2005 Salt Lake City Annual Meeting (October 16–19, 2005)

Paper No. 8
Presentation Time: 9:45 AM


WISE, Kurt P., Bryan College, Box 7802, Dayton, TN 37321-7000, wise@bryancore.org

The logarithmic-like increase in the number of young-age creation (YAC) books published since 1800, the increase in number of books written by YACists with earned doctorates, the growth in number of YAC professional organizations and YAC professional conferences and YAC professional journals, as well as the results of Gallop Polls since 1980, all suggest that YACism is thriving in the U.S. YACists will compose a significant minority of students in classrooms at all levels for decades to come. Thus it is suggested that educators develop methods which encourage peaceful coexistence between creationists and evolutionists in the classroom.

A survey of textbooks indicates that virtually all make incorrect statements about creationism which YACists find inflammatory. Since history indicates that Christianity has expanded during times of persecution and many specific legal battles perpetrated by YACists are in response to inflammatory comments, suggestions of higher antagonism against creationists would likely be counterproductive. Rather, it is recommended that educators increase the accuracy and sensitivity of comments about YACism. Consultation with competent YACists can lead to increased accuracy without having to include YAC claims.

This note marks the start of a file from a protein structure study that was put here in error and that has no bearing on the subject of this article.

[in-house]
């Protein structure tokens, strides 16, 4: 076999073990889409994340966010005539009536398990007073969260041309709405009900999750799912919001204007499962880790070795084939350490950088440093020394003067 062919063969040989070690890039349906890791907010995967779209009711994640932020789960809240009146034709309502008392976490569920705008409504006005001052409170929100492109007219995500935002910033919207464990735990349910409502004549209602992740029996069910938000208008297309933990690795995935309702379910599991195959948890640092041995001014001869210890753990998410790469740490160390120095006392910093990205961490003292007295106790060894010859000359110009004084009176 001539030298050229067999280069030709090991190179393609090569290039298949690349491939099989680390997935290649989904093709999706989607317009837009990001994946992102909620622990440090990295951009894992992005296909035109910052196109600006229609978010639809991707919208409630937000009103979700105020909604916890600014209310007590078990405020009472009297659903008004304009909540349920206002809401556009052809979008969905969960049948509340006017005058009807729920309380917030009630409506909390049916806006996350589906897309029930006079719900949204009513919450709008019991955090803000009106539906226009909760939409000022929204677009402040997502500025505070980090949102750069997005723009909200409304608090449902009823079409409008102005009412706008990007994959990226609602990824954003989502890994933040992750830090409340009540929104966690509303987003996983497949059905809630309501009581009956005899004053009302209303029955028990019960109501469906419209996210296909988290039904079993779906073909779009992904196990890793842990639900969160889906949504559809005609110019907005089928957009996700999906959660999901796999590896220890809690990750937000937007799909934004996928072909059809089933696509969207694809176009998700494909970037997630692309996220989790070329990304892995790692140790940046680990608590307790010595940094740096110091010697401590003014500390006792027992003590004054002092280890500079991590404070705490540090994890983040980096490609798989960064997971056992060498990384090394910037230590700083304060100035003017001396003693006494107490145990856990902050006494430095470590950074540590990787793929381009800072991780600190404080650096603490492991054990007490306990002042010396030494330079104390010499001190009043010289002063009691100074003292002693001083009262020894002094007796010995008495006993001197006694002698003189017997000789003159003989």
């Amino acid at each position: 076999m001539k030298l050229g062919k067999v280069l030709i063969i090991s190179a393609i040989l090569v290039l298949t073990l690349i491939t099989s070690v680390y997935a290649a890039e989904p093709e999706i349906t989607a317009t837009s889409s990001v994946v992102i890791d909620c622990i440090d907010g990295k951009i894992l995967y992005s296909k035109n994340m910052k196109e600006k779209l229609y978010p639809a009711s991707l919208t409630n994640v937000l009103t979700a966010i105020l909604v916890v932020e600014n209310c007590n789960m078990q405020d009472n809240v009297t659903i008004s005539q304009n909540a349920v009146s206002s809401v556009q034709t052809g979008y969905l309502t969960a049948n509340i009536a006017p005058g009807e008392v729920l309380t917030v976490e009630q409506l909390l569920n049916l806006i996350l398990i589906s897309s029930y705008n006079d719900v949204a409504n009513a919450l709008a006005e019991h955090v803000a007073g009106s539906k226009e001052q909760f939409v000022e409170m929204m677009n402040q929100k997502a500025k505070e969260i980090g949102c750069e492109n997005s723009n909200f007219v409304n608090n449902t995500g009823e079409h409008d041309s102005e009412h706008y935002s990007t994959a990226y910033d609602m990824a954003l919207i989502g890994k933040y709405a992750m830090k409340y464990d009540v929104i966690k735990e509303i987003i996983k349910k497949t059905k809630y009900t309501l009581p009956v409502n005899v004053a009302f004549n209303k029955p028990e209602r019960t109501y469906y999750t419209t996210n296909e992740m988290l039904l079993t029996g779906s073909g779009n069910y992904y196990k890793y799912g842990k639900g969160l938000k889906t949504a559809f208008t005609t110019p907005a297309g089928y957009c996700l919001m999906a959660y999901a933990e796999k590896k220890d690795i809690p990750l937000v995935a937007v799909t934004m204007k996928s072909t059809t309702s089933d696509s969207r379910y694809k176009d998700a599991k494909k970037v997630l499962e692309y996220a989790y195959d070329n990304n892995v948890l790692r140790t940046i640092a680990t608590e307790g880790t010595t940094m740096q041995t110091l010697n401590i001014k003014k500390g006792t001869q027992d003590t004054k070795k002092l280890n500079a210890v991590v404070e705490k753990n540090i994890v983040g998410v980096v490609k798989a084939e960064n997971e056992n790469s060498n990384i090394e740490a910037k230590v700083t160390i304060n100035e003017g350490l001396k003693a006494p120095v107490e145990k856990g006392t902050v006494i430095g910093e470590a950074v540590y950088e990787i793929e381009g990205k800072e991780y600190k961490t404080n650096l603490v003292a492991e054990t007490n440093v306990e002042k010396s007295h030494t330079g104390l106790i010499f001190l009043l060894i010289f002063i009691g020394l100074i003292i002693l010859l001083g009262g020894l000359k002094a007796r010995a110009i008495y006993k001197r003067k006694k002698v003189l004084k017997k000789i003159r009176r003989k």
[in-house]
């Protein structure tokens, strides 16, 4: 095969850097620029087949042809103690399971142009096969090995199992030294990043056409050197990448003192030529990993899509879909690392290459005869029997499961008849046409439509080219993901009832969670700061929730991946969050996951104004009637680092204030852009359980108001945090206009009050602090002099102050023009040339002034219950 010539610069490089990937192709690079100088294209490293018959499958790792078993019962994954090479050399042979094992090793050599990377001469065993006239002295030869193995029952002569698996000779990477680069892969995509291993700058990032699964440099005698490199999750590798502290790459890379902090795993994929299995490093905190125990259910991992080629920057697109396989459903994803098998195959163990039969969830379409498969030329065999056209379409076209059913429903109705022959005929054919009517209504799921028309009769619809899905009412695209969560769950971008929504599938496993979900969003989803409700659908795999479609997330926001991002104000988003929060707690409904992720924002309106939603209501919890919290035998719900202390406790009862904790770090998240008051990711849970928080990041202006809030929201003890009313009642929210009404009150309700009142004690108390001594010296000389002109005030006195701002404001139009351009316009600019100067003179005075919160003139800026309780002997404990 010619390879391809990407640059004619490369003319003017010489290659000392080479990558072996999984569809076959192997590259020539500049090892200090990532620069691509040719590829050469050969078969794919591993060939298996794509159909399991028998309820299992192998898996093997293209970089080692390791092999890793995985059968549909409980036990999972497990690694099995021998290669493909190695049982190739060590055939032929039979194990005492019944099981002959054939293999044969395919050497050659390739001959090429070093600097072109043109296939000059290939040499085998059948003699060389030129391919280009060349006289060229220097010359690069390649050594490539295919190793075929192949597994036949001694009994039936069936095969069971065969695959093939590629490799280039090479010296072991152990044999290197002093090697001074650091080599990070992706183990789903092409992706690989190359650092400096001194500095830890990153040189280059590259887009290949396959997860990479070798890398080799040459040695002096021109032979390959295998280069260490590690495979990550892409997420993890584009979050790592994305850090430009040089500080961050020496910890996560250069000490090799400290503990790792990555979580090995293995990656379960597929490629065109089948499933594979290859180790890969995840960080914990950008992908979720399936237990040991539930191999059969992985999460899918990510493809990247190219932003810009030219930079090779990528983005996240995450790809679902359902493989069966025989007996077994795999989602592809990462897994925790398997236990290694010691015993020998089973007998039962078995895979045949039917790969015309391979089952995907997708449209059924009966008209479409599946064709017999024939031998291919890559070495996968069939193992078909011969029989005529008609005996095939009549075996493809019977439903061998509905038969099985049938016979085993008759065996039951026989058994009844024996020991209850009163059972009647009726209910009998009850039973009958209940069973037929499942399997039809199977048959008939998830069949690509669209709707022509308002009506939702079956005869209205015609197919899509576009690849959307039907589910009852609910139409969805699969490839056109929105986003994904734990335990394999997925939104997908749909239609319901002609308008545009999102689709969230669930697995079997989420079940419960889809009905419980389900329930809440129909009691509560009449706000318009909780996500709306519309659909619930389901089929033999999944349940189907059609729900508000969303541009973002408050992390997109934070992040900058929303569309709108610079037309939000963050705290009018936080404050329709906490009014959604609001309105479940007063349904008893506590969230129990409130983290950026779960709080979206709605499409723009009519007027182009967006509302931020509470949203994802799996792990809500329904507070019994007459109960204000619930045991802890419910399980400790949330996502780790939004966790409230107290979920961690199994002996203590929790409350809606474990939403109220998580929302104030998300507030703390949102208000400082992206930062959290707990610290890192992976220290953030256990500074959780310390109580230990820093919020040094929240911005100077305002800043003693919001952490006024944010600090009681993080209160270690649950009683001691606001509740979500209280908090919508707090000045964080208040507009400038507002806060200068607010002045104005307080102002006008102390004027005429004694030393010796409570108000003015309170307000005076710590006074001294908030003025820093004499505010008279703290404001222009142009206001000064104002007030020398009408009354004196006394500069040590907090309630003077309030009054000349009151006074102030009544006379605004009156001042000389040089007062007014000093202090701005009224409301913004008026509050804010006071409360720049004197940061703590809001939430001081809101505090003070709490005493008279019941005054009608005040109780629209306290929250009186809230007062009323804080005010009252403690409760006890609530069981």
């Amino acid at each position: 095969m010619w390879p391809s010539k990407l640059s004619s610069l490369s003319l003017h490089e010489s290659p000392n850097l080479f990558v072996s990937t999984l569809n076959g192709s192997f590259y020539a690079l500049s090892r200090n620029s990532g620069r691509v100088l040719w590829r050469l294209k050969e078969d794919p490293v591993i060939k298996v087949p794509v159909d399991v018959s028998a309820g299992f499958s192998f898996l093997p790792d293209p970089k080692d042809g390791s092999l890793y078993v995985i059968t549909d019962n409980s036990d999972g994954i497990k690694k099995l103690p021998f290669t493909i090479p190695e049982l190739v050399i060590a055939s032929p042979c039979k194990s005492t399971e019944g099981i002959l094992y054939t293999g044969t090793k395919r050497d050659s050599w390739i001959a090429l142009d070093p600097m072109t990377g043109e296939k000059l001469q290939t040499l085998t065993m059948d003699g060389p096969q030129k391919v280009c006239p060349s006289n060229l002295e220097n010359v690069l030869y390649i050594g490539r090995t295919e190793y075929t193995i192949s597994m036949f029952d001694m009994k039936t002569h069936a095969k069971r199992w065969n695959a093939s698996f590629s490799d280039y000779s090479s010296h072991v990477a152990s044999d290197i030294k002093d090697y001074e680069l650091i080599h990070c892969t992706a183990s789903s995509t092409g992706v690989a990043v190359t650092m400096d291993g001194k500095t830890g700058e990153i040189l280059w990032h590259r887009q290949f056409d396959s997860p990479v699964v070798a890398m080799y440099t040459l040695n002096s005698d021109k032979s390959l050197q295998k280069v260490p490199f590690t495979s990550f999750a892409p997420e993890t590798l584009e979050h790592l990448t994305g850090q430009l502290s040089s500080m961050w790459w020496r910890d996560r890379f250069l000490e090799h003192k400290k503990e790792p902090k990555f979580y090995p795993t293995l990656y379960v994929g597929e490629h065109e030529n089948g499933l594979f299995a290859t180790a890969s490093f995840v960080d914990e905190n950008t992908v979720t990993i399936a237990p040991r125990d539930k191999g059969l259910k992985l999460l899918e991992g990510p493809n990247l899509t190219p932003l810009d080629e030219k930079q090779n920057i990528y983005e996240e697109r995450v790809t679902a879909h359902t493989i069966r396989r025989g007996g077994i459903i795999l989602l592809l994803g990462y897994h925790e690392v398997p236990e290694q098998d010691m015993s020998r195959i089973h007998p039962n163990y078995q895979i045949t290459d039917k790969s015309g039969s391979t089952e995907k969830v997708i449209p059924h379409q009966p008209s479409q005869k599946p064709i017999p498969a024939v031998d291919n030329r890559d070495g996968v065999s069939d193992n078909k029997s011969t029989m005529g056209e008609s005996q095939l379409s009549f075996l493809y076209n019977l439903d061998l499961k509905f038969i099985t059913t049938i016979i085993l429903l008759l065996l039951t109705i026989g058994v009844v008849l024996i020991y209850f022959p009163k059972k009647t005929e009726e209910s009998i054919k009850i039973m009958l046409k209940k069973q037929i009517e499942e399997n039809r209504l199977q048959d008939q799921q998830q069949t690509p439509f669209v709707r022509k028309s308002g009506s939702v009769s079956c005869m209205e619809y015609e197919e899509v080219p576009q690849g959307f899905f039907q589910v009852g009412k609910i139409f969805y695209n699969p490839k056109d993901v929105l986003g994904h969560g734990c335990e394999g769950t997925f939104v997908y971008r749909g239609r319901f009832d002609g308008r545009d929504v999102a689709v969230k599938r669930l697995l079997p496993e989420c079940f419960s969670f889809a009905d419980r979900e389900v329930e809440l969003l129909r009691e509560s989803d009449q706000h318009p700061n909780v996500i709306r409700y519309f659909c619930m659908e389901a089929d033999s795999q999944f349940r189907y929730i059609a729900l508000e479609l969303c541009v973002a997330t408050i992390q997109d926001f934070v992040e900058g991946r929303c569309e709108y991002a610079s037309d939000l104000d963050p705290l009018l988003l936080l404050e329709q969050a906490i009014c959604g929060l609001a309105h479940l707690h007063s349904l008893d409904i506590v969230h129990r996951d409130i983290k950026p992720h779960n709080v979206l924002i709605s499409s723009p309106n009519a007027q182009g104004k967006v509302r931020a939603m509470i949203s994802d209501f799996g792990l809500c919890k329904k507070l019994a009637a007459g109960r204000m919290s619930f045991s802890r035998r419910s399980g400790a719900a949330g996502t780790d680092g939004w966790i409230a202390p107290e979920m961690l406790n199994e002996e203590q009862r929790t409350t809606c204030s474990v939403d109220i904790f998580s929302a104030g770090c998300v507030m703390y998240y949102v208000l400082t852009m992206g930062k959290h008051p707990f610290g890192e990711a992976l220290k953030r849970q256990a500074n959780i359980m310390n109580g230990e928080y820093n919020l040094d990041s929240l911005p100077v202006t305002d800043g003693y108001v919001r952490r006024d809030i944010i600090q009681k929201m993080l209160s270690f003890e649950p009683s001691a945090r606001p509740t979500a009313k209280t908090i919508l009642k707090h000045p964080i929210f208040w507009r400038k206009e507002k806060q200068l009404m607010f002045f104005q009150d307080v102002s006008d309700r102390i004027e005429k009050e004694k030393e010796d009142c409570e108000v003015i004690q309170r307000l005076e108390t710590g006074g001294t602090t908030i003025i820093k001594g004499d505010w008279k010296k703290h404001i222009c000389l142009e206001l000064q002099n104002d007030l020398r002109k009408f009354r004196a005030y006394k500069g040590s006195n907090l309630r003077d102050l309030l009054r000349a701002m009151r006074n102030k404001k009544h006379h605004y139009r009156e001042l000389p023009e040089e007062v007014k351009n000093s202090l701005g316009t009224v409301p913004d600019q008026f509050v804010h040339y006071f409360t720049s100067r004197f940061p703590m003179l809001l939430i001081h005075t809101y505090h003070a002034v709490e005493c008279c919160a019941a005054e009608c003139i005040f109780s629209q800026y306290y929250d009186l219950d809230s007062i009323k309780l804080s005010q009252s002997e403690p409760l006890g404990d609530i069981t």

Since YAC epistemology accepts Biblical claims over physical evidence and human reason, logical or evidential arguments for evolution and/or against YAC are likely to be ineffective in converting most YACists. This is consistent with repeated examples of YACists receiving the highest training as YACists, as well as the growth of the YAC movement despite better arguments against creation and for evolution. For the YACists in the classroom, acceptance of evolution is not an achievable educational goal. At the same time, teaching of alternative positions (including evolution) is embraced in virtually every YAC institution. Therefore, improving arguments and evidences for evolution will strengthen evolutionary claims without enraging YACists. The education goal recommended is increased familiarity with evolution and its evidences, while evaluation should be based upon cognitive knowledge, and not beliefs.